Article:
The second argument against them, primarily focused on economic impacts to local business is tenuous at best. The argument revolves around catering to the outside population, the very group that essentially devalues the urban properties because they live in the suburbs. Their taxes go there. However, investing and building more accessible downtown areas (plus, adding more affordable housing wouldn't hurt either) through the addition of micromobility solutions, makes living and working in the area much more attractive, especially to young professionals. 

Just in terms of space alone, where only one car carrying as little as a single person might take up space to park, nearly eight scooters or ebikes could be able to fit in that same space. That generates a lot more people potentially visiting your retails shops and restaurants. People want to have access to what cities offer in terms of opportunity, entertainment, and infrastructure, but they also want to be able to navigate that environment on better terms.

"There is there is a there's a body of data that shows the most efficient way to get around urban environments is on is on two wheels or on two feet," Klehm said.

So, we are left asking the same question as before. If the two main stated reasons for opposition are easily overcome, what is the underlying resistance tied to?

"A lot of times certain property owners don't want to make the needed changes or improvements," Klehm continued. "They don't want to change how the pattern works. The infrastructure was placed when the car was the standard, and now as the car is becoming less of the standard, everybody is fighting because they don't want to change, because every time there's change, there's potential for loss."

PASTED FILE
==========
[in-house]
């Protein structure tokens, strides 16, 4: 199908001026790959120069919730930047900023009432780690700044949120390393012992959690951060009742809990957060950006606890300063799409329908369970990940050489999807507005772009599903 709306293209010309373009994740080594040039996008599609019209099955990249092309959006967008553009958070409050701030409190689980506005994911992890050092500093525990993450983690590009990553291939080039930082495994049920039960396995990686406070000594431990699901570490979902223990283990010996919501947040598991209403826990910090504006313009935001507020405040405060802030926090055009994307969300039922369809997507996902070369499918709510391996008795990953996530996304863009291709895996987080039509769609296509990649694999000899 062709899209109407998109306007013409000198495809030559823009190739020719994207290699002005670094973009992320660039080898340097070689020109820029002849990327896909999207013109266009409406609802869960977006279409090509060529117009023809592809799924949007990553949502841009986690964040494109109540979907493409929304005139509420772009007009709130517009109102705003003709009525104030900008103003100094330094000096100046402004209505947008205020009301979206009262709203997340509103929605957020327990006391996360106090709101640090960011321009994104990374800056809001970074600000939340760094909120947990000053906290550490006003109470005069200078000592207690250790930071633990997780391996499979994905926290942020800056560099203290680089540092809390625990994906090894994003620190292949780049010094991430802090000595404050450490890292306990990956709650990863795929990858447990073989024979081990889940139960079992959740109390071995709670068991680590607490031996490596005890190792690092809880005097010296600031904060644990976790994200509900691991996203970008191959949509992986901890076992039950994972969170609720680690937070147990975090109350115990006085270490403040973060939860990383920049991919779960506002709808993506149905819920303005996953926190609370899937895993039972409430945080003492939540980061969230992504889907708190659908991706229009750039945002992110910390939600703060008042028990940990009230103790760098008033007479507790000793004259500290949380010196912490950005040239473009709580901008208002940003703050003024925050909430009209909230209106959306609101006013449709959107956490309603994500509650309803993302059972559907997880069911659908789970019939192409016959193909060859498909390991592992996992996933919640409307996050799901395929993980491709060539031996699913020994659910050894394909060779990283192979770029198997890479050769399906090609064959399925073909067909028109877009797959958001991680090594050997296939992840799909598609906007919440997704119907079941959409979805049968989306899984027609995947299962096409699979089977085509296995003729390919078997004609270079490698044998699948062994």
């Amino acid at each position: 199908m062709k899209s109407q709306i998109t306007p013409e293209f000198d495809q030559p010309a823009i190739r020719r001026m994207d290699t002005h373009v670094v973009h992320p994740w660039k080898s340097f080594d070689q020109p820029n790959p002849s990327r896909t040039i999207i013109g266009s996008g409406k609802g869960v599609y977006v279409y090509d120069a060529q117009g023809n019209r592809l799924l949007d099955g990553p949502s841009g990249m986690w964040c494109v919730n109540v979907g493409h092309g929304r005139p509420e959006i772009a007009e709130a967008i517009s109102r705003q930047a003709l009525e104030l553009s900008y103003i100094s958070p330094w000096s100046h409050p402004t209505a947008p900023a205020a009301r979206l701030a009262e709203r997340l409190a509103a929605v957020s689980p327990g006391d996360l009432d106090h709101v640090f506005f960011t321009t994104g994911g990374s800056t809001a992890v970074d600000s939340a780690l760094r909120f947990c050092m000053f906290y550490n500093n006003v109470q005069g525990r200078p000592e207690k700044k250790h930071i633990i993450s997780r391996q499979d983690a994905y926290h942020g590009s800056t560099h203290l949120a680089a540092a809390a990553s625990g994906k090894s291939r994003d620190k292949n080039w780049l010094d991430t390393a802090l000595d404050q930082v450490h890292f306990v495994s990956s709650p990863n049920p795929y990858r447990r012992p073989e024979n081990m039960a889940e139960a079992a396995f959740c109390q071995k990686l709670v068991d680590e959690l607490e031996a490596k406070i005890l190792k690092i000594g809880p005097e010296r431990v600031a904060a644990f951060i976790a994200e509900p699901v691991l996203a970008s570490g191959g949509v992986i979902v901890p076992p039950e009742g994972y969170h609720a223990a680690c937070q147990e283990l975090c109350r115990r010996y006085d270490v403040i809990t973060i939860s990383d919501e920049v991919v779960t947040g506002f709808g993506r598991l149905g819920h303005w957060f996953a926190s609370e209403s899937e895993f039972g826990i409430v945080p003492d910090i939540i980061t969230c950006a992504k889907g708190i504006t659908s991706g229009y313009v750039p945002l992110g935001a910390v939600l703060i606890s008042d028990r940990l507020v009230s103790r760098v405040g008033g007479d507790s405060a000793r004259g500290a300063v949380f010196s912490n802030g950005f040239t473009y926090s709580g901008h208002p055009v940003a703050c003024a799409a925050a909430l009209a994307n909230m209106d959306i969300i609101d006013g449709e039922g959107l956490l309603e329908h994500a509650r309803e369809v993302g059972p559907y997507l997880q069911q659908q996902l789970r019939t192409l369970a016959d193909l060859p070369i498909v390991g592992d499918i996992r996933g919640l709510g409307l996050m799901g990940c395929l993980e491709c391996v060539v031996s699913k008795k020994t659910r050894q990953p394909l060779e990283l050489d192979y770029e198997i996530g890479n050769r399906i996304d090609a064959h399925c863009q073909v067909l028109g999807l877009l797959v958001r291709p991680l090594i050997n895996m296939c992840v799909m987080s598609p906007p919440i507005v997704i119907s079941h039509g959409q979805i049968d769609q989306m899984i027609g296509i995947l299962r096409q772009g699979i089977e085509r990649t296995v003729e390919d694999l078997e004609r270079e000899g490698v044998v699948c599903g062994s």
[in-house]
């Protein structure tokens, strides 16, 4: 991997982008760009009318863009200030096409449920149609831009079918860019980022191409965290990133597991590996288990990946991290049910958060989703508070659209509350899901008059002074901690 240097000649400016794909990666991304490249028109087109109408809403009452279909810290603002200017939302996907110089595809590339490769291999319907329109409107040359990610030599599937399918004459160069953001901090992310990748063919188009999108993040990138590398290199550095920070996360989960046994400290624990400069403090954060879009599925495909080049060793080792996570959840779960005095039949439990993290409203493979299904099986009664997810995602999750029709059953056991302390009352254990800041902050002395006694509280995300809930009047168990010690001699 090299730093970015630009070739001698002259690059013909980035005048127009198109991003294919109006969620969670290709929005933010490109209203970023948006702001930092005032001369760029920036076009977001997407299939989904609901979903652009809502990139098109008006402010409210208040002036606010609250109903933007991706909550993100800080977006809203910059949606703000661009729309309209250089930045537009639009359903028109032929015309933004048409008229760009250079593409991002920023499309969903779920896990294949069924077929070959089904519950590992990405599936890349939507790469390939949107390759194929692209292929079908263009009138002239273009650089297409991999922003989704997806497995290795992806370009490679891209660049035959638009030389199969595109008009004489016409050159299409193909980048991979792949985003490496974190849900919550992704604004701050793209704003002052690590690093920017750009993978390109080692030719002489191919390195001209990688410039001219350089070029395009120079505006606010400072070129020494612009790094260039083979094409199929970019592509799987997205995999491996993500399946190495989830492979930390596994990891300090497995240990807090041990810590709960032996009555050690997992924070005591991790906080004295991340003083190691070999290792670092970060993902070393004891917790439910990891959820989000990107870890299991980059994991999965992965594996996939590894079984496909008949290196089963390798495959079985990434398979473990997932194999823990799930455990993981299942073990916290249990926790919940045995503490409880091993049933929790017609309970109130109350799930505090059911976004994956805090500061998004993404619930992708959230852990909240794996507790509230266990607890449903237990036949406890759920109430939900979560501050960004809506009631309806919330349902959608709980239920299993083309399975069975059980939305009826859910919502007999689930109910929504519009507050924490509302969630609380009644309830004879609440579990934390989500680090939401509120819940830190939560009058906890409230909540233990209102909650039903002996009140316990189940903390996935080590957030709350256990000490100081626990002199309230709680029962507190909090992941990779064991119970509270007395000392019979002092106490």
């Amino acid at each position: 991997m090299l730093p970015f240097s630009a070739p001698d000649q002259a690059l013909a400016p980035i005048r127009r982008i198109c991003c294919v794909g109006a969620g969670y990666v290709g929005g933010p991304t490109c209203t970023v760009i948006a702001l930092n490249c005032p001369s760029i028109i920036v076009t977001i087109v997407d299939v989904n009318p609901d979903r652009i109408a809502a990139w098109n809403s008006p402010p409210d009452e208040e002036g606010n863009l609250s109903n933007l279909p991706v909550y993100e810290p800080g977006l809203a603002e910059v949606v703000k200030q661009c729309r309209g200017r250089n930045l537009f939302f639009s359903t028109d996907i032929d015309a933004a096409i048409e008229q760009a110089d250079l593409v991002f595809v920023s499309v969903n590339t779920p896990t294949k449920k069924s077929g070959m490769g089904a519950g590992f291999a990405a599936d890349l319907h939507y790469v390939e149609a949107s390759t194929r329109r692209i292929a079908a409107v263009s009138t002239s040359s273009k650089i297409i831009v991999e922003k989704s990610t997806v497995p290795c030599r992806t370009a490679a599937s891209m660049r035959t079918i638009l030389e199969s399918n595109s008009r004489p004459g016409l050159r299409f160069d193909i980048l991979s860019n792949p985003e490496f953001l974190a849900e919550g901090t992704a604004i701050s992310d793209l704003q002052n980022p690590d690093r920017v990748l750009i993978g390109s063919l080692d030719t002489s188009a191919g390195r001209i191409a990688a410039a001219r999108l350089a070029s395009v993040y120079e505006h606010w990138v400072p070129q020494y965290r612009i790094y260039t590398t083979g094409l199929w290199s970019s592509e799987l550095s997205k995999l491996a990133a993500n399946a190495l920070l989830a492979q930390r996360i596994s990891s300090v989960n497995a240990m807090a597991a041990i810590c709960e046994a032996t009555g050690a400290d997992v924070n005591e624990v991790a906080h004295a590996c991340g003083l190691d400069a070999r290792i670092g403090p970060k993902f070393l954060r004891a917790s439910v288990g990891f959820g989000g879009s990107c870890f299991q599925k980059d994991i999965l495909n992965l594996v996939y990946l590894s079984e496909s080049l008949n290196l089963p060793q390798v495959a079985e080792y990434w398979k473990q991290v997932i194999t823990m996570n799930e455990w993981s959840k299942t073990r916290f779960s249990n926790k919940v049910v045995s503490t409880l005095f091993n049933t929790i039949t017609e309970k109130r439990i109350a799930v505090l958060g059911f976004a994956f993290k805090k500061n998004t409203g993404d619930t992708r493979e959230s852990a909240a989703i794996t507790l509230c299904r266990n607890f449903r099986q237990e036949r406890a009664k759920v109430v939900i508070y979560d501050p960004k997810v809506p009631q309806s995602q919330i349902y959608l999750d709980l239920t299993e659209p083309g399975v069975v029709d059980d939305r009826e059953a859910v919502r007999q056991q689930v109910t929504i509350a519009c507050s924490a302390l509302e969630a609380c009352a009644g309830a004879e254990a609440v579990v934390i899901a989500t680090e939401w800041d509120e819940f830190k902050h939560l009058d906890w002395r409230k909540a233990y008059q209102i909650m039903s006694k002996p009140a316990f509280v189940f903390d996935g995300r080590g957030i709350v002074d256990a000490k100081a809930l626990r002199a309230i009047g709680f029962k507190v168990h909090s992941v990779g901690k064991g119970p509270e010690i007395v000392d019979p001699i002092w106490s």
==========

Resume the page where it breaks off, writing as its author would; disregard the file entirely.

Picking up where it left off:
For road builders and contractors, there's a good amount of incentive to support the redevelopment of city streets. The bottom line is that it leads to more work, and that alone is good for our industry. Therein lies what might possibly be the real driving force for those who don't want these changes to happen. In a news story for BISNOW Bill Miller, the principal of Miller Walker Retail Real Estate might have said the quiet part out loud. "“You start digging up the entire street, relocating all the utilities on K Street, it’s a three-year year construction project,” he said. “At the entrance to downtown, is this the right time to do that?”

It reveals a shortsighted perspective on the city, what it needs, and what its residents actually want. Yes, in the short-term there may be traffic disruption due to the construction needed to make the bike lane improvements. However, in the long-term, it is undoubtedly better for the health of the population, the economics of downtown areas, and even better for those still commuting in for work or events.